The Cutting Ball Theater is marking the centennial of August Strindberg’s death in a very big way, performing all five of the seminal Swedish playwright’s Chamber Plays together in repertory for the first time in any language. They’re all in new translations by Paul Walsh, three of them commissioned by Cutting Ball, and all newly published as a book by Exit Press. The plays are split into three separate bills that have been rolled out gradually since October 12, allowing one double bill to get on its feet before opening the next, but last weekend and this coming, final weekend all five plays are performed in all-day marathons from noon to close to midnight.
It’s not often that you see a guy in a Mexican wrestling mask just sitting in the audience at the theater, but then, it’s not every day that you see a play about professional wrestling. Everyone knows that wrestling is just as scripted as your average play, with the characters, twists, and outcomes all determined in advance, but I don’t know how much crossover there really is between the audiences of the ring and those of the stage.
For someone whose work was unseen in the Bay Area before this year, East Coast playwright Annie Baker is suddenly all over the place: Body Awareness at Aurora in February, The Aliens at SF Playhouse in March, and now Circle Mirror Transformation at Marin Theatre Company. I reviewed the latter in the Marin Independent Journal, conveniently readable right over here.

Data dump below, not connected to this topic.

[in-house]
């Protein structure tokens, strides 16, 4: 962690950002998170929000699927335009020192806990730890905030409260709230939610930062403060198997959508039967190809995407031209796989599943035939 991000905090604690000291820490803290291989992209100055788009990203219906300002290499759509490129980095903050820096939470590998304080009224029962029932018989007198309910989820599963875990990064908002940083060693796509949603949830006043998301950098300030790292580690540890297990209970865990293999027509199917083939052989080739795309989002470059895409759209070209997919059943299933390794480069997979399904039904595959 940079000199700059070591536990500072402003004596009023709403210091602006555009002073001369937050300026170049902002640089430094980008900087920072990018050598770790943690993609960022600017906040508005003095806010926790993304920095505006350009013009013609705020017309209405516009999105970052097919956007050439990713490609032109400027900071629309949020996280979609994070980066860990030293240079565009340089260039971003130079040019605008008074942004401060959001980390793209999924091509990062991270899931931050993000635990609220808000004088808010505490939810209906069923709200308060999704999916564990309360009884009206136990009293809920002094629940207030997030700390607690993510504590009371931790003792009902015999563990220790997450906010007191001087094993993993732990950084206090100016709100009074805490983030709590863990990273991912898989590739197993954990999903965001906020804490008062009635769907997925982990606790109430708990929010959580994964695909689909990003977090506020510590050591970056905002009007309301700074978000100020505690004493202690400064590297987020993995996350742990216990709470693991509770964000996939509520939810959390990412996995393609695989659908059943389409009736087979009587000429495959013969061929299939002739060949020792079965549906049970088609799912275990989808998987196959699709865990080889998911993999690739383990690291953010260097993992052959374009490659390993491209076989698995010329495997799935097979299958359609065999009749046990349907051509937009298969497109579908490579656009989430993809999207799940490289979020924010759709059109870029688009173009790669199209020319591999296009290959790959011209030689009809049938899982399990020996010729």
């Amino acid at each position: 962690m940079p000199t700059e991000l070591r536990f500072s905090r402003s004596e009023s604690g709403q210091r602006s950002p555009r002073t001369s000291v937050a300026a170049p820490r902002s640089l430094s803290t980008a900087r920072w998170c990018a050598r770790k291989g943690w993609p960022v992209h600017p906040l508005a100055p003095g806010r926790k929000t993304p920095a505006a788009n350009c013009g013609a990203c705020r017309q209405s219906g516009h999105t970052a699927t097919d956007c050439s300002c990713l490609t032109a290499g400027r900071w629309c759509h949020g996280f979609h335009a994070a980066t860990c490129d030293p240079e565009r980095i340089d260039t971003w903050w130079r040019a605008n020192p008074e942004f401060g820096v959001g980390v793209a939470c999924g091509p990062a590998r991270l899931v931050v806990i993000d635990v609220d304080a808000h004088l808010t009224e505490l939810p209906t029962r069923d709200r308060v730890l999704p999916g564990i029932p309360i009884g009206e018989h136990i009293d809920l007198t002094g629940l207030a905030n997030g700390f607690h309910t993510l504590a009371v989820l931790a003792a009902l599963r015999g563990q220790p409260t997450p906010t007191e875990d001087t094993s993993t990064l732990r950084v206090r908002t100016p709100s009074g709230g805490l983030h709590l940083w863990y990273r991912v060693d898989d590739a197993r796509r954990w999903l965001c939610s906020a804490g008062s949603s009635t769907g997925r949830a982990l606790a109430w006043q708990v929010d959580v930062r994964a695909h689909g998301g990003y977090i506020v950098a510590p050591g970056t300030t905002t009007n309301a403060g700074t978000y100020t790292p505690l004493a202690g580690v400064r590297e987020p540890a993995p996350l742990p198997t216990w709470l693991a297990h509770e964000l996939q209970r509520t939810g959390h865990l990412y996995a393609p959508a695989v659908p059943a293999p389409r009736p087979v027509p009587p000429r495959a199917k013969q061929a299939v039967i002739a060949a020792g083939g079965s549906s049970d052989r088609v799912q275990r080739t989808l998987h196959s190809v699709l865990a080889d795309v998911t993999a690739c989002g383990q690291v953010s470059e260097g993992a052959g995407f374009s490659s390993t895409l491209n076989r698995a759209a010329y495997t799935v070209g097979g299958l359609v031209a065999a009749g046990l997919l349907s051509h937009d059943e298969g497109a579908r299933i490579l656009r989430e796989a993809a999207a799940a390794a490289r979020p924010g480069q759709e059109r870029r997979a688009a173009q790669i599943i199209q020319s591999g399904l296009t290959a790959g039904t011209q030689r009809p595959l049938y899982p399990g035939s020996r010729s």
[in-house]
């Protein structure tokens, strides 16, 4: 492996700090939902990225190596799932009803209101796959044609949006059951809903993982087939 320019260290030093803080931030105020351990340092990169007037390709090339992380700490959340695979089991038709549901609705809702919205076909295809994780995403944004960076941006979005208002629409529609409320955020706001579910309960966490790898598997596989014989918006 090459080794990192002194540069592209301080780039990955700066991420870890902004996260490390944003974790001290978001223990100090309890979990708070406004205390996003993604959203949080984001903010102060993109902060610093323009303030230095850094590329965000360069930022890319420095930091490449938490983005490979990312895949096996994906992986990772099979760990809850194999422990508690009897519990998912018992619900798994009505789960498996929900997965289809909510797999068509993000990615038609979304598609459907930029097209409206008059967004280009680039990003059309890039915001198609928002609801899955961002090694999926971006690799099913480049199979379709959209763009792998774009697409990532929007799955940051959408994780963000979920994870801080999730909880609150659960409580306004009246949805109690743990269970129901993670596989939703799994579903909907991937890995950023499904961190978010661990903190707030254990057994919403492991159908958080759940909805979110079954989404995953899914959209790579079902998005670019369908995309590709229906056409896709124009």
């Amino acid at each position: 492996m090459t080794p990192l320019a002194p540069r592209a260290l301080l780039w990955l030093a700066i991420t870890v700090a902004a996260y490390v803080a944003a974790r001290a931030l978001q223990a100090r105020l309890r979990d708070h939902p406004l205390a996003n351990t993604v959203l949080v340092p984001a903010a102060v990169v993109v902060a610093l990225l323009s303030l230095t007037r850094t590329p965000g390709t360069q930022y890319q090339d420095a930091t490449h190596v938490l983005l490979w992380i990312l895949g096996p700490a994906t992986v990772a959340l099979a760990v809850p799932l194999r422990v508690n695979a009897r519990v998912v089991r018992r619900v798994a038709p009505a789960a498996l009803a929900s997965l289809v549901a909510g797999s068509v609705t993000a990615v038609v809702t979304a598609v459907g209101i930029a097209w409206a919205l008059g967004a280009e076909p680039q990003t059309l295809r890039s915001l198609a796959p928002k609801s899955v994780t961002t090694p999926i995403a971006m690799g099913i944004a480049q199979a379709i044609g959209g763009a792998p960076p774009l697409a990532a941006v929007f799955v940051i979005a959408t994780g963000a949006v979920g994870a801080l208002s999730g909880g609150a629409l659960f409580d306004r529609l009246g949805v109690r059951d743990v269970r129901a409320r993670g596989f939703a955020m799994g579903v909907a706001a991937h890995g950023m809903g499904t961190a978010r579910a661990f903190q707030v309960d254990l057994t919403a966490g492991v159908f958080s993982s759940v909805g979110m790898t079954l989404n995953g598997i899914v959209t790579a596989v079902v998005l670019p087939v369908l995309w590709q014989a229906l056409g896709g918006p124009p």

I have not one but two reviews in today’s Marin Independent Journal: Cinnabar Theater’s rollicking revival of Born Yesterday, featuring a hilarious Heather Gordon as Billie Dawn, and Marin Theatre Company doing Yasmina Reza’s God of Carnage just a couple of months after San Jose Rep gave the play its local premiere. So what are you waiting for? Click on the links in that first sentence to read all about ‘em.
Bay Area audiences have become familiar with the devilish and often bloody-minded wit of Martin McDonagh over the last decade or two, largely thanks to excellent productions of the London-born Irish playwright’s The Beauty Queen of Leenane, The Pillowman and The Lieutenant of Inishmore at Berkeley Repertory Theatre. But Berkeley Rep’s had no monopoly on McDonagh by any means, as his plays have been staged by Magic Theatre, TheatreWorks, Wilde Irish and Cal Performances, among others. Now SF Playhouse gets into the act with the regional premiere of A Behanding in Spokane, which debuted on Broadway two years ago.
When you’re a little kid at Disneyland, you may understand on some level that the Donald Duck waddling around shaking hands isn’t actually the cartoon character magically come to life but some oversize, mute representation of him. But it takes a bit of personal growth to go from knowing deep down it’s a guy or gal in a costume and actually thinking what it must be like to wear that thing on a sweltering Southern California summer day.
THEATER REVIEW: SAN JOSE
Show #39: Lolita Roadtrip, San Jose Stage Company, April 24.